UK manufacturers have recorded the sharpest rise in optimism since 1973 amid growing demand as Covid lockdown measures are relaxed, the latest snapshot of activity from the CBI shows.
In a poll of 288 leading industrial companies, the employers’ organisation found business sentiment increased in the three months to April at the fastest pace since April 1973, as progress with the Covid vaccine raised hopes for a rapid return to relative normality later this year.
Manufacturers also plan to hire staff at the fastest rate since 1974 in the next three months, according to the survey, as firms take on more workers to prepare for looser Covid restrictions.
It comes after official figures showed UK unemployment fell for the second consecutive month in February. However, it follows the fastest rise in redundancies on record late last year, while almost 5 million workers remain furloughed with the economy still under pressure from the pandemic.
Rain Newton-Smith, the CBI’s chief economist, said a phased relaxation of restrictions had lifted the mood among firms, driving orders, employment and investment plans, but said it would take time for companies to recover from the worst recession in 300 years. “Continuing to support firms while they get on a steadier footing as restrictions ease will be crucial to recovery. The government should continue to work closely with business to ensure reopening is a success, while boosting competitiveness over the long term,” she said.
Economists said manufacturers were more optimistic about the future with Brexit now largely in their rear-view mirror. Domestic orders expanded at the fastest rate since July 2018, while export orders were flat – although this was the strongest performance in two years after a period of intense uncertainty over Brexit.
However, manufacturers suffered a sharp drop in exports at the start of the new trading relationship with the EU because of border delays and extra paperwork. Exports have picked up in recent months, but friction is expected to form a permanent feature of the post-Brexit UK-EU trading relationship.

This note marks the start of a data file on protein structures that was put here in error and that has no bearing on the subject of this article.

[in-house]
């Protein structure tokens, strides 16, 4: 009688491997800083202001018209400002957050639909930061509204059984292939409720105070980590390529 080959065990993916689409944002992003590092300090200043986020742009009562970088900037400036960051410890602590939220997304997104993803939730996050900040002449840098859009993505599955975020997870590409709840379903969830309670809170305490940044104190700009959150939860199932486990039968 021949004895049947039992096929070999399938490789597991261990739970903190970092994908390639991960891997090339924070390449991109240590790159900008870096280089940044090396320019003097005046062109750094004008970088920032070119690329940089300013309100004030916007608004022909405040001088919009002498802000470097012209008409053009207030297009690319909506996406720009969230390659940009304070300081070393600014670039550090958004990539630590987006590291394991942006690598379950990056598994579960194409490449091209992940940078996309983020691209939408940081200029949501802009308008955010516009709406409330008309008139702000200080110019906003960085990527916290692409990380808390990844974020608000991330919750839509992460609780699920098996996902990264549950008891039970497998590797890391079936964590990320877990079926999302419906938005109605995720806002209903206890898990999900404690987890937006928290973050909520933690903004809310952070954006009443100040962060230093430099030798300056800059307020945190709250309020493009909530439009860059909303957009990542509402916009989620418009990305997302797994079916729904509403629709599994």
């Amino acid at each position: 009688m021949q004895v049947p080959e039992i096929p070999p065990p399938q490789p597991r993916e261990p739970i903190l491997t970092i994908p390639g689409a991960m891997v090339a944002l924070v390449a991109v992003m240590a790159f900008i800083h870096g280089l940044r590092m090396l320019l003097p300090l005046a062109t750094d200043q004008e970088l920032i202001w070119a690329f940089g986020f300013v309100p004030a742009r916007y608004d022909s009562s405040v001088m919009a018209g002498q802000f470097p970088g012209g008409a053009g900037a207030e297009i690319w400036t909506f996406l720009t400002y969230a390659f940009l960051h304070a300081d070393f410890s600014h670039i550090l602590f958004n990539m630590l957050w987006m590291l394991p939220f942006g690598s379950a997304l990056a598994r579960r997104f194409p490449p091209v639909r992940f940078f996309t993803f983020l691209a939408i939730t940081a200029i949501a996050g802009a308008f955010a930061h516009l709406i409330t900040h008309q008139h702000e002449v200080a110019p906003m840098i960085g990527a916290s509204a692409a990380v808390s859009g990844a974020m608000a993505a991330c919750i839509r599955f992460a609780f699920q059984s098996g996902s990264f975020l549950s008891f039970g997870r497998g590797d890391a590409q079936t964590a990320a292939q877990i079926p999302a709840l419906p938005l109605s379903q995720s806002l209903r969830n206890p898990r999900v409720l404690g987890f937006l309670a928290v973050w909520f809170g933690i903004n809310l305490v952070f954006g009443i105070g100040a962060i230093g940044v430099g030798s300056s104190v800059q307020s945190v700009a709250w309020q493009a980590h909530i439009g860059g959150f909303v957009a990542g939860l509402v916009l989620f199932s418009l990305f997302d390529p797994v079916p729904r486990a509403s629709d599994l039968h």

Average costs accelerated at the fastest pace since April 2011, reflecting the disruption caused by Brexit and Covid, and rising demand for goods and materials.
In the early 1970s Britain recorded the strongest GDP growth since the second world war – before a period of economic turbulence took hold towards the middle of the decade, with strikes and industrial unrest, galloping inflation, the three-day week, and the winter of discontent. Early in 1973 the economy was booming as Edward Heath’s Conservative government went for growth, fuelling a property bubble, before problems started in the autumn with the oil price shock caused by the Yom Kippur war and industrial action by the National Union of Minerworkers.
This year Britain’s economy is forecast to grow by 4%, followed by 7.3% next year – the fastest growth rate since 1948 – as the pandemic recedes, with GDP recovering its pre-Covid peak by the middle of 2022. However, concern remains over the extent of lasting scars. The recovery would also be derailed if new variants caused a growth of infections and a return to tougher government restrictions.